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This lesson should take about 35 minutes to complete. It will introduce you to basic concepts about relational database management systems, such as tables, primary keys, and indexed columns.

Relational Database System Concepts

After completing this lesson, please answer the following questions:

1.  What element or group of elements uniquely identifies a row in a table?

2.  Describe how one table can be joined to another.

3.  How can you improve the performance of a query?

4.  When should a query include a condition that explicity deals with null values?

5.  Describe the four clauses that make up an SQL (Standard Query Lanaguage) statement. Be sure to identify the function of each clause in the SQL statement.

The data in the Data Warehouse is stored using a relational database management system (or RDBMS) called Oracle. Relational databases store their data in two-dimensional tables (rather like spreadsheets).

Each record within a table is stored in a row, and each data element (or field) within a row is stored in a column. (The two dimensions of a table are row and column.) As shown in Figure 1, a database might have a BLOOD_DONORS table and a DONATIONS table.

Primary Keys
A primary key (PK), consisting of one or more columns, uniquely identifies each row in a table.

For example, the primary key of the BLOOD_DONORS table is DONOR_ID, and the primary key of the DONATIONS table is the combination of DONOR_ID and DONATION_DATE. Figure 2 further illustrates the example: In the BLOOD_DONORS table, primary key value 123-45-6789 uniquely identifies a record. In the DONATIONS table, it is the combination of DONOR_ID and DONATION_DATE that uniquely identifies a record.

Joining Tables
Tables may be joined to each other.

For example, the BLOOD_DONORS table may be joined to the DONATIONS table by matching DONOR_ID in the BLOOD_DONORS table to DONOR_ID in the DONATIONS table to get a report as shown in Figure 3.

Indexed Columns
As shown in Figure 4, queries involving selection conditions (to determine which rows are returned) may run faster when indexed columns are used. An index works just like the index in the back of a book. For example, you can do a sequential read and look at every page of a book to find the references to John Doe, or you and find those references faster by doing an indexed read, using the index (which happens to point to just 3 pages out of a 500 page book). Oracle makes the decision as to whether it is quicker to do a sequential read or an indexed read for a given query, but it won't try to do an indexed read at all if your query row selection conditions do not mention an indexed column.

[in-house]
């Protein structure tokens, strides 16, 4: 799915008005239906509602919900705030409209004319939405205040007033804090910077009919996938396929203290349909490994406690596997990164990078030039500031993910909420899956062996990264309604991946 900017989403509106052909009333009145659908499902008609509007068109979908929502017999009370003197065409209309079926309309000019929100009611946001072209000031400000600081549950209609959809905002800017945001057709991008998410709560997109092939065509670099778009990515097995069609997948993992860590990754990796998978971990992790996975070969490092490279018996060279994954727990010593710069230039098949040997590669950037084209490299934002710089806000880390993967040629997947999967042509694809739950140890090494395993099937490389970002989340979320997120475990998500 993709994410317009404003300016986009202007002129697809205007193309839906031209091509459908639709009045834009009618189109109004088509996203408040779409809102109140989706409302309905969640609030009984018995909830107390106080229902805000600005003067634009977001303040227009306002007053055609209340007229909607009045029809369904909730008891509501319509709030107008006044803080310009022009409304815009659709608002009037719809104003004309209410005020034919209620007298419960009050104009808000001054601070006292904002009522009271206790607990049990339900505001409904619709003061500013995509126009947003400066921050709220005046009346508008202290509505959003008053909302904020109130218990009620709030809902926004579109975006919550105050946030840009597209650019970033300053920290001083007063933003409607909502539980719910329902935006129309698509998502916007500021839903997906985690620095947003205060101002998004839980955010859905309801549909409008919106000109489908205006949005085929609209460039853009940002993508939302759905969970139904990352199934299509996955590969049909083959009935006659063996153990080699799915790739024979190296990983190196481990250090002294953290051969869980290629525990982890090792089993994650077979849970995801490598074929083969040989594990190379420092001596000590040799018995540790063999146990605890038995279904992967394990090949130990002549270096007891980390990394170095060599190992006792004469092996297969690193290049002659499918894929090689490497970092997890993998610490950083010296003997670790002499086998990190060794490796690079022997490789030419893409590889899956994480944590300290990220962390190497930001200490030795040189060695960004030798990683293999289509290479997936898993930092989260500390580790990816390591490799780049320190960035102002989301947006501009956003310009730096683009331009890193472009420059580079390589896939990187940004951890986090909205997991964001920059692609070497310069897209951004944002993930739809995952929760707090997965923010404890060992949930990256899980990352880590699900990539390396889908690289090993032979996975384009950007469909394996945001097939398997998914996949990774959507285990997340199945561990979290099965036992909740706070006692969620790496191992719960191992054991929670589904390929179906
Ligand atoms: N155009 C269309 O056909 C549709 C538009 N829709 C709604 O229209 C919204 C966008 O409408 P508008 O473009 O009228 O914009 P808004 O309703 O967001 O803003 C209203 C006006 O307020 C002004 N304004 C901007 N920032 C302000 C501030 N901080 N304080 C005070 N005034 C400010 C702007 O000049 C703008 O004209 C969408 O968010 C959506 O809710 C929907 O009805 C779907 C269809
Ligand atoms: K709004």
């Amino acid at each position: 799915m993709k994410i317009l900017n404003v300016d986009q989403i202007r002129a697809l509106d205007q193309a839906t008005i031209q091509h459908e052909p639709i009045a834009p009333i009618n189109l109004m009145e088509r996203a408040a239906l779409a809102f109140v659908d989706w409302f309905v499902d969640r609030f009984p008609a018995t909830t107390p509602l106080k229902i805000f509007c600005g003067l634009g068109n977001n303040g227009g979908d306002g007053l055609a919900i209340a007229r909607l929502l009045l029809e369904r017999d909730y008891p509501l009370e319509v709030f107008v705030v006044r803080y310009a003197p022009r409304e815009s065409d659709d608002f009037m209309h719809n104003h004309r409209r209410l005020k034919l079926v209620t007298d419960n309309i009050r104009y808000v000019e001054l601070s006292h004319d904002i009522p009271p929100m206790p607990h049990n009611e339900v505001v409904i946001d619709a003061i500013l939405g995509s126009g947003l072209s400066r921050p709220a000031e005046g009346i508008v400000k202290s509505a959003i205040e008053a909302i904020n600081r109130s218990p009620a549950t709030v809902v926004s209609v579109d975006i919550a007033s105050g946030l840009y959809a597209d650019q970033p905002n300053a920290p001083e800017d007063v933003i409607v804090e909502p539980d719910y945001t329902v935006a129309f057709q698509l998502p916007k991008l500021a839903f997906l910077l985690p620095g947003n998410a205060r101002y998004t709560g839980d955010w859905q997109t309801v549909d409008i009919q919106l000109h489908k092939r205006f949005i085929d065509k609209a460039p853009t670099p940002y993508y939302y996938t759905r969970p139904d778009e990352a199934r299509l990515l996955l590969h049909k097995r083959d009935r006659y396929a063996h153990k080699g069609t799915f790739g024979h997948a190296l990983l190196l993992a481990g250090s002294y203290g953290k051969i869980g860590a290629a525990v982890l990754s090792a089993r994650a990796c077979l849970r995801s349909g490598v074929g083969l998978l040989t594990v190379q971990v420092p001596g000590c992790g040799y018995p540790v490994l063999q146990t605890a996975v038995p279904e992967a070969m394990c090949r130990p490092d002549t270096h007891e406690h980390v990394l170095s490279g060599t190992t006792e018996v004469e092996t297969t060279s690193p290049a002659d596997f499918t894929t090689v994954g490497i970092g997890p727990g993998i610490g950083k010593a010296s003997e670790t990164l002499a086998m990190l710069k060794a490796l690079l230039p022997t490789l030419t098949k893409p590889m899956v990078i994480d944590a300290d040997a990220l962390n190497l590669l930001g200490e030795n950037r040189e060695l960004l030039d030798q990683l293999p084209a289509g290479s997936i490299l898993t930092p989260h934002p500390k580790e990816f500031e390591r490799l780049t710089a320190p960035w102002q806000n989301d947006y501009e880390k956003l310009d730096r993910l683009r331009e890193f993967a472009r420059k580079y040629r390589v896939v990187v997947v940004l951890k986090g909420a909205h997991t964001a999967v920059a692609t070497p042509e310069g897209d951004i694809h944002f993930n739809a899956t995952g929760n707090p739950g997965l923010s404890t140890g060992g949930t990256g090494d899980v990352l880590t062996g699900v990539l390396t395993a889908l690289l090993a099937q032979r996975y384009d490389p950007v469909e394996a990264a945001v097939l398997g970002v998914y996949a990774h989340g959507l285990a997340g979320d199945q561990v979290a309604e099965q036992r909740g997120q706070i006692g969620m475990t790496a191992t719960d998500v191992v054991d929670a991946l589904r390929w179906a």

Indexed columns and primary keys. The primary key is indexed. If the primary key consists of more than one column, the index is created from the concatenation of all the columns in the primary key. (For example, the index for the primary key for the DONATIONS table has entries for 123-45-6789 1991/11/25, 234-56-7890 1992/01/21, and 234-56-7890 1993/10/25.) The primary key index may be used if your conditions mention all components of the primary key, or just the first one.

Individual columns may also have indexes created for them.

Null Values
Unless otherwise specified, a column in an Oracle table may have a null value. Any column that is part of the primary key, or that has been specified as being Not Null, may not contain a null value. All other columns may contain null values.

It is important to know about nulls when you set conditions (other than simple = conditions) on your query. For example, Temperature may be null. If you ask for rows with a Temperature equal to 98.6 (WHERE TEMPERATURE = 98.6), the query will not return rows that have a null value for Temperature, and that is probably what you want. But if you ask for rows with a Temperature less than 98.6 (WHERE TEMPERATURE (98.6), the query will also not return rows that have a null value for Temperature, because null means unknown--it might be less than 98.6, or it might not. To be safe, include a condition that explicitly deals with null values. For example, you could say WHERE (TEMPERATURE (98.6) OR (TEMPERATURE IS NULL). Dealing with nulls is most commonly an issue for negative conditions--for example, WHERE (TEMPERATURE <> 98.6) OR (TEMPERATURE IS NULL) would get all the rows where the Temperature is not 98.6, including rows where the Temperature has a null value.

SQL. Structured Query Language (SQL) is the ANSI (American National Standards Institute) standard language for use with relational database management systems. Query tools (such as Business Objects) automatically translate your query specifications into SQL.

The SQL for a query generally has four parts:

  1. The SELECT clause, a required clause that specifies the column(s) to be retrieved
  2. The FROM clause, a required clause that specifies the table(s) from which the data is to be retrieved
  3. The WHERE clause, an optional clause that specifies the conditions for selecting specific rows to be retrieved
  4. The ORDER BY clause, an optional clause that specifies the sort order in which the retrieved rows are to be written to the query output

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